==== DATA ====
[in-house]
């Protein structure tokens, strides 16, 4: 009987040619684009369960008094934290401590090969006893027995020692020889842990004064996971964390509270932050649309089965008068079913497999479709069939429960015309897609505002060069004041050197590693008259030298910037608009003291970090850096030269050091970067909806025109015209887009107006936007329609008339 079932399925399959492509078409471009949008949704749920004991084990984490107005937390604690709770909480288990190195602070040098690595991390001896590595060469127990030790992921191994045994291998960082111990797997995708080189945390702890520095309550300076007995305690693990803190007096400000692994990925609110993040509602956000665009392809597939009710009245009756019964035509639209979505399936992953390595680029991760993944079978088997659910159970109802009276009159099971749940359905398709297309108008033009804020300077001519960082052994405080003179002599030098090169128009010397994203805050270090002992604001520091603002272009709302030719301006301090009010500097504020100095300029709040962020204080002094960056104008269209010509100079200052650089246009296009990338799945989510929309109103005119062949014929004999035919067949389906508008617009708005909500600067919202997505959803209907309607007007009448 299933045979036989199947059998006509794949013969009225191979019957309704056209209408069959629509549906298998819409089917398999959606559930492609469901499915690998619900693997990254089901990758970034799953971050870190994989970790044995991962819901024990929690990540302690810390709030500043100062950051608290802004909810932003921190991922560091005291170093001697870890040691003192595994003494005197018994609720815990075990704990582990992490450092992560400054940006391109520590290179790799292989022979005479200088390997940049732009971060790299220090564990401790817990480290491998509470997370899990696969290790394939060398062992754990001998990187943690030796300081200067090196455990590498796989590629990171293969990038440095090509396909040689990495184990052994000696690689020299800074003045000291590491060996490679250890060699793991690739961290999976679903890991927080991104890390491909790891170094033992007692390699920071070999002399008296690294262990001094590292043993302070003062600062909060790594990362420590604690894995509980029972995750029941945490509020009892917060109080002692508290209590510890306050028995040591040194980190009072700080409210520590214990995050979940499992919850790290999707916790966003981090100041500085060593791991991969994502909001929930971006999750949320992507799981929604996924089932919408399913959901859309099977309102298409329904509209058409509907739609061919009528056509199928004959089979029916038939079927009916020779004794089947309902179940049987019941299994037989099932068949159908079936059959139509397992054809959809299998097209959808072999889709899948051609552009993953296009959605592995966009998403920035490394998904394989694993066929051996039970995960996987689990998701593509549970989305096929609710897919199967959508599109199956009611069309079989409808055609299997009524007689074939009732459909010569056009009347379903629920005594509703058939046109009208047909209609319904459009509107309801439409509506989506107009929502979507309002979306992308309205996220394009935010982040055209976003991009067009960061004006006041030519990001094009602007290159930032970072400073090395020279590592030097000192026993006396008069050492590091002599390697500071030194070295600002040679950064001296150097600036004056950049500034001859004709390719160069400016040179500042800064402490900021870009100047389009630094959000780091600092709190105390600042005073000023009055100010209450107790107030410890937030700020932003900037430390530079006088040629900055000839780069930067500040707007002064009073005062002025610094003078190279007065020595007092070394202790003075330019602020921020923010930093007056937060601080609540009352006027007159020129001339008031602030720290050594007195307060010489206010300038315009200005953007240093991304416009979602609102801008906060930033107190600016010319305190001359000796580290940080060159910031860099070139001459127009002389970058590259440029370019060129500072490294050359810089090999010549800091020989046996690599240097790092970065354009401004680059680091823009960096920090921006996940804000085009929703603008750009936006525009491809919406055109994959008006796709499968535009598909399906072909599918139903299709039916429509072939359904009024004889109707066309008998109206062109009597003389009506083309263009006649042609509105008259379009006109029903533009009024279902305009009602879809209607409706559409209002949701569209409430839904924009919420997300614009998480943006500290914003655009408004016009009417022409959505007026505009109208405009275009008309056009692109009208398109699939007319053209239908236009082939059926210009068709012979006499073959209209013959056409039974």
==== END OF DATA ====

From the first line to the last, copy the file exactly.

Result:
[in-house]
């Protein structure tokens, strides 16, 4: 009987040619684009369960008094934290401590090969006893027995020692020889842990004064996971964390509270932050649309089965008068079913497999479709069939429960015309897609505002060069004041050197590693008259030298910037608009003291970090850096030269050091970067909806025109015209887009107006936007329609008339 079932399925399959492509078409471009949008949704749920004991084990984490107005937390604690709770909480288990190195602070040098690595991390001896590595060469127990030790992921191994045994291998960082111990797997995708080189945390702890520095309550300076007995305690693990803190007096400000692994990925609110993040509602956000665009392809597939009710009245009756019964035509639209979505399936992953390595680029991760993944079978088997659910159970109802009276009159099971749940359905398709297309108008033009804020300077001519960082052994405080003179002599030098090169128009010397994203805050270090002992604001520091603002272009709302030719301006301090009010500097504020100095300029709040962020204080002094960056104008269209010509100079200052650089246009296009990338799945989510929309109103005119062949014929004999035919067949389906508008617009708005909500600067919202997505959803209907309607007007009448 299933045979036989199947059998006509794949013969009225191979019957309704056209209408069959629509549906298998819409089917398999959606559930492609469901499915690998619900693997990254089901990758970034799953971050870190994989970790044995991962819901024990929690990540302690810390709030500043100062950051608290802004909810932003921190991922560091005291170093001697870890040691003192595994003494005197018994609720815990075990704990582990992490450092992560400054940006391109520590290179790799292989022979005479200088390997940049732009971060790299220090564990401790817990480290491998509470997370899990696969290790394939060398062992754990001998990187943690030796300081200067090196455990590498796989590629990171293969990038440095090509396909040689990495184990052994000696690689020299800074003045000291590491060996490679250890060699793991690739961290999976679903890991927080991104890390491909790891170094033992007692390699920071070999002399008296690294262990001094590292043993302070003062600062909060790594990362420590604690894995509980029972995750029941945490509020009892917060109080002692508290209590510890306050028995040591040194980190009072700080409210520590214990995050979940499992919850790290999707916790966003981090100041500085060593791991991969994502909001929930971006999750949320992507799981929604996924089932919408399913959901859309099977309102298409329904509209058409509907739609061919009528056509199928004959089979029916038939079927009916020779004794089947309902179940049987019941299994037989099932068949159908079936059959139509397992054809959809299998097209959808072999889709899948051609552009993953296009959605592995966009998403920035490394998904394989694993066929051996039970995960996987689990998701593509549970989305096929609710897919199967959508599109199956009611069309079989409808055609299997009524007689074939009732459909010569056009009347379903629920005594509703058939046109009208047909209609319904459009509107309801439409509506989506107009929502979507309002979306992308309205996220394009935010982040055209976003991009067009960061004006006041030519990001094009602007290159930032970072400073090395020279590592030097000192026993006396008069050492590091002599390697500071030194070295600002040679950064001296150097600036004056950049500034001859004709390719160069400016040179500042800064402490900021870009100047389009630094959000780091600092709190105390600042005073000023009055100010209450107790107030410890937030700020932003900037430390530079006088040629900055000839780069930067500040707007002064009073005062002025610094003078190279007065020595007092070394202790003075330019602020921020923010930093007056937060601080609540009352006027007159020129001339008031602030720290050594007195307060010489206010300038315009200005953007240093991304416009979602609102801008906060930033107190600016010319305190001359000796580290940080060159910031860099070139001459127009002389970058590259440029370019060129500072490294050359810089090999010549800091020989046996690599240097790092970065354009401004680059680091823009960096920090921006996940804000085009929703603008750009936006525009491809919406055109994959008006796709499968535009598909399906072909599918139903299709039916429509072939359904009024004889109707066309008998109206062109009597003389009506083309263009006649042609509105008259379009006109029903533009009024279902305009009602879809209607409706559409209002949701569209409430839904924009919420997300614009998480943006500290914003655009408004016009009417022409959505007026505009109208405009275009008309056009692109009208398109699939007319053209239908236009082939059926210009068709012979006499073959209209013959056409039974």